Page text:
In Part 2 of this series we will look at the challenging responsibility of middle management and the cultural door-keeper it has traditionally been.  Did you know that Microsoft has around 500 VP’s, each building their own silos?  An obvious by-product of this is hanging on to obsolete products such as Microsoft Office!

Die Acht Schritte Zum Erfolg

1. Positive Einstellung
Ihr Erfolg hängt zu 90 Prozent von Ihrer Einstellung ab, nicht umgekehrt.
2. Pünktlichkeit
Pünktlichkeit sollte für alle selbstverständlich sein
Im Tagesablauf und beim Erkennen von Situationen
3. Gute Vorbereitung
Auf Ihr Äußeres, Ihre Gebietsverantwortung und Ihre Kunden
Auf Negative und Positive
4. Voller Arbeitseinsatz
Acht Stunden oder auch mehr
5. Effektive Gebietsverarbeitung
Keine Vorurteile: Jeder Mensch / jedes Geschäft
Jedes Geschäft kann ein potentieller Kunde werden
Gebietswechsel kostet Ihnen Zeit und Geld
6. Behalten Sie Ihre positive Einstellung
Schnelle Körbe sind gute Körbe
Der Kunde hat das Recht nein zu sagen
Bleiben Sie stets souverän und freundlich
Jedes Nein bringt Sie zum Abschluss näher
7. Werden Sie sich bewusst, warum sie hier sind
Wo auf Ihren Karrierewegen sehen Sie sich?
Ohne Ziele erzielen Sie kein Ergebnis
8. Üben Sie Kontrolle aus
Für Ihre Zukunft sind Sie der Hauptverantwortlicher
Zeigen Sie Eigenmotivation und Lernbereitschaft 

Seven changes for TomTom to implement in order to turn things around: An open letter to TomTom’s Management Board Members

Harold Goddjin (CEO)
Marina Wyatt (CEO)
Alain De Taeye (Board Member)
Dear Harold
Three years ago, while visiting Austin, Texas, I purchased a PNA (Personal Navigation Assistant) from TomTom at Fry’s Electronics.  Although my PNA works perfectly, major software and hardware improvements should have been considered prior to production of this series.  To this date my TomTom PNA does not inform me if my destination is on the right or on the left hand side of the road; very important information when traveling in any larger city.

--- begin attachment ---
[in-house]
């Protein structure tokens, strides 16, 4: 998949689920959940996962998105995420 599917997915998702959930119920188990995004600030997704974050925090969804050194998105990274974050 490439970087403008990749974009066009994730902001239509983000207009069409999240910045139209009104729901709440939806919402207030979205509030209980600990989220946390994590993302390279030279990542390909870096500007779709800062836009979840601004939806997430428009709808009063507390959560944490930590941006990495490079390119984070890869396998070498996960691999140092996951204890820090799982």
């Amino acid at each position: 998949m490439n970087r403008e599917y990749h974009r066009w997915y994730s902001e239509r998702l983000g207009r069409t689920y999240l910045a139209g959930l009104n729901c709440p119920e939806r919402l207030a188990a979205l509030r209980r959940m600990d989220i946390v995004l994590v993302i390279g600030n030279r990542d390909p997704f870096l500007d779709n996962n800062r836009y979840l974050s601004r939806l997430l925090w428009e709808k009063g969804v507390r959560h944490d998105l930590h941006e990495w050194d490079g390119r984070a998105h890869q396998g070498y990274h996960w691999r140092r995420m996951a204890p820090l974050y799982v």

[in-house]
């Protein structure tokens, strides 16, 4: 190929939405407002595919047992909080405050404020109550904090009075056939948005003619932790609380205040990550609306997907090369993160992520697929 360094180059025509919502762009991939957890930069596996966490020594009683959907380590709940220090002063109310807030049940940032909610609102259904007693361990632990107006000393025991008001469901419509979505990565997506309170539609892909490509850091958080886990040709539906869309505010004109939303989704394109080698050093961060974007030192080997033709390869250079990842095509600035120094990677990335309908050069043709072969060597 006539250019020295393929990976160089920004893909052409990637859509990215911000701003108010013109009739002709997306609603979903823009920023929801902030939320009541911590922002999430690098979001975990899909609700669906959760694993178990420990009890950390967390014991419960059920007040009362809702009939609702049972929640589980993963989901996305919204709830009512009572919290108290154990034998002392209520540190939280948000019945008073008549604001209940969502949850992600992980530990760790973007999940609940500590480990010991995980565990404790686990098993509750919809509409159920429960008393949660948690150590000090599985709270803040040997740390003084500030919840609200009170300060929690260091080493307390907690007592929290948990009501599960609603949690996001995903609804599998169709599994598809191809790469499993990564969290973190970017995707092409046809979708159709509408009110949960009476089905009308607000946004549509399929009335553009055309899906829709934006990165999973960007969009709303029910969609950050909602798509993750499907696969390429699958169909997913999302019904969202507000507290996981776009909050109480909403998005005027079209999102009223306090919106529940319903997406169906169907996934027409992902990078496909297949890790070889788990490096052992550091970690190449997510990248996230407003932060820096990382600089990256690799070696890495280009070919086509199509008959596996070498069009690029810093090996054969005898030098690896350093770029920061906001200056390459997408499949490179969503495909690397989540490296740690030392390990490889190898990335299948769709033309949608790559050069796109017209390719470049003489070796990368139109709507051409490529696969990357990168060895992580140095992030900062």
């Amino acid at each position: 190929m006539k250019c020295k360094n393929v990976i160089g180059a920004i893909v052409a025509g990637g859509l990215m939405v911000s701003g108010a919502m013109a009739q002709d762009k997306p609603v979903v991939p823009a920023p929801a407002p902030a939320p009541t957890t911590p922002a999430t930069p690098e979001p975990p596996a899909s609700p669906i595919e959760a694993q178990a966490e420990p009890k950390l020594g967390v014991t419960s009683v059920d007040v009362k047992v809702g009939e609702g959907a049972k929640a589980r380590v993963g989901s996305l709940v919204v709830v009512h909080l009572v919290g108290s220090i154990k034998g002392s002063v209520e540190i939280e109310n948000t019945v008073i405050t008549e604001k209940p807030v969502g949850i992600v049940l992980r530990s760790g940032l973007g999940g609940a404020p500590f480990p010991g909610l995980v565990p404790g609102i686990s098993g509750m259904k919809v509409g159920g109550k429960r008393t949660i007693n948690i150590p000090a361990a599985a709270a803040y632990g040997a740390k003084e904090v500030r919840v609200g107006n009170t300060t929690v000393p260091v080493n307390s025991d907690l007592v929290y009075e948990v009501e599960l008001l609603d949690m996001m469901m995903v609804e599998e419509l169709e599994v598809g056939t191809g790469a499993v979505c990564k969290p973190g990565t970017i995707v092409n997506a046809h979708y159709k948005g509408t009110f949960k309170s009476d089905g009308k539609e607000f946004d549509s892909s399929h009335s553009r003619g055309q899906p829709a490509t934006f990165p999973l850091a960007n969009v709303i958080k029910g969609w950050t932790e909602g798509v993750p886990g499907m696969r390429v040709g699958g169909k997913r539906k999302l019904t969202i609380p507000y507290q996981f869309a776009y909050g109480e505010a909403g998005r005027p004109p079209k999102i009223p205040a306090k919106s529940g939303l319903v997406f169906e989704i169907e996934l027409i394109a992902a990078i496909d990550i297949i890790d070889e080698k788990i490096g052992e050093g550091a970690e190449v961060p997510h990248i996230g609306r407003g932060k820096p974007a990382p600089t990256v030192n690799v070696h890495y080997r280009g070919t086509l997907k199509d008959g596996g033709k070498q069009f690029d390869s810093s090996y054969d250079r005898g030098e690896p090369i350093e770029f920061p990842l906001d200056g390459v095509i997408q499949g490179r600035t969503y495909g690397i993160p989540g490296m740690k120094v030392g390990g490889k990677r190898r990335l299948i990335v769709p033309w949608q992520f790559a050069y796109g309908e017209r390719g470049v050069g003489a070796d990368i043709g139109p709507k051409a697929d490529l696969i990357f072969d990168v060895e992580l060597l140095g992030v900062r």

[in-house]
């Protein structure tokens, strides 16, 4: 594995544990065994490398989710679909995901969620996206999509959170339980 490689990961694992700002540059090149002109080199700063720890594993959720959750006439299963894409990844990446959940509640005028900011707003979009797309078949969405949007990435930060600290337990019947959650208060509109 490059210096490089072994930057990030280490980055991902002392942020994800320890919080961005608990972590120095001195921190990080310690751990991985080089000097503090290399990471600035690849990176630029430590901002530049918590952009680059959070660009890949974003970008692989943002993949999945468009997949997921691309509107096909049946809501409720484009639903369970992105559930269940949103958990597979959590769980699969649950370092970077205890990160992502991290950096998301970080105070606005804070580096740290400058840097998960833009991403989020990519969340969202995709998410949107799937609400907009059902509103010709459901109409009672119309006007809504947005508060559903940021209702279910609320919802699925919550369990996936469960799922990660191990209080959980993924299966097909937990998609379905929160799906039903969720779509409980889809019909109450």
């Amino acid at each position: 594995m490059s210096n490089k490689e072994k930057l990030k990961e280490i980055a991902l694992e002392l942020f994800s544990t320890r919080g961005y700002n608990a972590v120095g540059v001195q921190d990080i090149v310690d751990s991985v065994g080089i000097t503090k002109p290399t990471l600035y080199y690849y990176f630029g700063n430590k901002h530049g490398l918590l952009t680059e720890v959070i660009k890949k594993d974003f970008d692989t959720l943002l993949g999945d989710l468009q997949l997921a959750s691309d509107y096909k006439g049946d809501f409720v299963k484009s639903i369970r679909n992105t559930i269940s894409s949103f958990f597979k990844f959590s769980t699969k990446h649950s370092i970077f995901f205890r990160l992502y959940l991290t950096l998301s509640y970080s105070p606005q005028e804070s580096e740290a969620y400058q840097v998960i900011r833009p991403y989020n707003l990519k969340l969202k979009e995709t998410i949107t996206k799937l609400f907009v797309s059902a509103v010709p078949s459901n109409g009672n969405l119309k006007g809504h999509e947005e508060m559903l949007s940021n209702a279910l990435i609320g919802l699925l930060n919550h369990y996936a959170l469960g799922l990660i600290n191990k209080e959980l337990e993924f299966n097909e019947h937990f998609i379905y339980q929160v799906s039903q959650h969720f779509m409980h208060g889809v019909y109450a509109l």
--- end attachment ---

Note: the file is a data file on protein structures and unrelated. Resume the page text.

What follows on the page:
Back on the “Old Continent“, I was surprised to see that my PNA’s internal memory would not house the complete set of TomTom’s version of Western European maps thus dividing it into Northern and Southern Europe and forcing me to choose and reload every time I am traveling.  Additionally, my PNA does not provide any slot for additional data cards!  What an antiquated technical limitation considering the fact that memory has never been so readily available. May I respectfully remind you that both Flickr and Yahoo Mail offer a whopping 1TB of free memory, and Google Mail 15 Gigabytes!
However, the main point of this letter is the fact that TomTom charges £74.95 every year to keep the map content updated.
TomTom justifies its yearly fee of £ 74.95 by “packaging four updates” within its price.  Harold, do you earnestly want your customers to believe that GPS maps require an update every three months?  Considering the GPS market as a whole, an annual £74.95 price-tag is astronomical when considering the fact that Google provides its navigation app, including all updates, for free!  The one major advantage that TomTom has over free navigation apps for smart phones, is the size of its devices.  For this reason I would like to keep my TomTom GPS device.  However, in order for your company to remain competitive, and I would even go as far as suggesting, in order for it to survive, I would like to strongly make the following recommendation.  Remove the cost of updating maps immediately and make the digital map content available for free!  This must be done if TomTom wants to maintain its business credibility and put an end to the down-sliding of its sales.  Just like I refuse to pay £74.95, I would like to suggest that many other customers feel the same way!  Since 2007, TomTom has lost almost 50% of its sales.  It is time for TomTom to realize that its PNA’s business model is antiquated and possibly soon to become redundant.  It’s better to face reality right now, turn things around, adopt a new business model (more later), than eventually lose the market altogether don’t you think?